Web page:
The Mozambican Tax Authority (AT) has dramatically increased the reference price (on which taxes are paid) for the export of processed wood, reports Thursday’s issue of the Maputo daily “Noticias”.
The purpose of the move is clearly to halt deforestation. The export of unprocessed logs is already banned, and the AT is now moving to make the export of processed wood more expensive. The move may also result from a suspicion that exporters have lied about the true value of their wood, presenting the authorities with phoney invoices.
The timber operators are outraged. Narciso Gabriel, chairperson of the Association of Timber Operators of Cabo Delgado, claimed that the AT has increased he reference price by 300 per cent. However, the examples he gave show how poor his grasp of mathematics is.
Gabriel said that the reference price for a cubic metre of the precious hardwood known as umbila (bleedwood) has risen from 17,500 meticais (297 US dollars) to 50,000 meticais. This is an increase, not of 300, but of 186 per cent. The mathematical mistake, almost certainly a deliberate exaggeration, was not corrected by “Noticias”.
He protested that the new reference prices are retroactive, and cover timber that was logged last year. He believed that if the government wanted to increase taxes, then it should have issued reference prices only valid for the 2018 logging campaign.
“We all know that in the months of December to March only wood from the previous logging campaign is exported”, Gabriel said. “Why are they increasing the rates precisely in this period?”.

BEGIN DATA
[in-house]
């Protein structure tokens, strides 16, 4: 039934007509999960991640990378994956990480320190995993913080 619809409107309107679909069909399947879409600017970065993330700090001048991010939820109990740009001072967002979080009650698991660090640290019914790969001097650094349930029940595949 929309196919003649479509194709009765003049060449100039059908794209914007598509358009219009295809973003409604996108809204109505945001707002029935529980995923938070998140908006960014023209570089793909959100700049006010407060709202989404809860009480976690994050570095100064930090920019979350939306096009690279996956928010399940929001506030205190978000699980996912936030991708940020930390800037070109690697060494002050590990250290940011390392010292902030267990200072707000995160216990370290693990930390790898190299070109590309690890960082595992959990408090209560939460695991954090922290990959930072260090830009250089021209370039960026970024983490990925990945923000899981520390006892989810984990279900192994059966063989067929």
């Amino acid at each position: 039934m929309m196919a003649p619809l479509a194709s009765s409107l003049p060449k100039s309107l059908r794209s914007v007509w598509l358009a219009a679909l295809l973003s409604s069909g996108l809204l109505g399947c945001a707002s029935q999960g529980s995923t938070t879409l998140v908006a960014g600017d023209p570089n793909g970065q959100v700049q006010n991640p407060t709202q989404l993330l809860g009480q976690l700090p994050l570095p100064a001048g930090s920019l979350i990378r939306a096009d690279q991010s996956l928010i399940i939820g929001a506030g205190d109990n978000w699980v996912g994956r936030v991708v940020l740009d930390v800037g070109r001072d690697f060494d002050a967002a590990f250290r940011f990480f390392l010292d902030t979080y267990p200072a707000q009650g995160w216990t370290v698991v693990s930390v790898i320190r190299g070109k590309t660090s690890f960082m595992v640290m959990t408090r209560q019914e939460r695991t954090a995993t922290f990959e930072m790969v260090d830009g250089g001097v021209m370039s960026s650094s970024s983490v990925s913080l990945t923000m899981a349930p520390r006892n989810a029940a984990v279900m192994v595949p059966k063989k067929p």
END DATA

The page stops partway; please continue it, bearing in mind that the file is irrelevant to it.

He said that timber operators have commitments already signed, mostly with Chinese exporters, based on the 2017 reference prices. He did not see how they could now approach the exporters and tell them the price has risen because of a government decision.
One of these exporters, Lee Shee Sin, of the company Parl Trading, claimed that, at the prices now laid down by the AT, a 21 cubic metre container of wood will have to pay 1.05 million meticais rather than the previous 367,500 meticais – which is also a 186 per cent increase.
“This rise is unjust”, he protested. “I wouldn’t like to believe that the government wants to abolish the timber business but the prices practiced lead me to believe that it does indeed want to ban the timber trade”.
The Cabo Delgado association is asking for a meeting with the Minister of Land, Environment and Rural Development, Celso Correia, in an attempt to overrule the AT’s decision.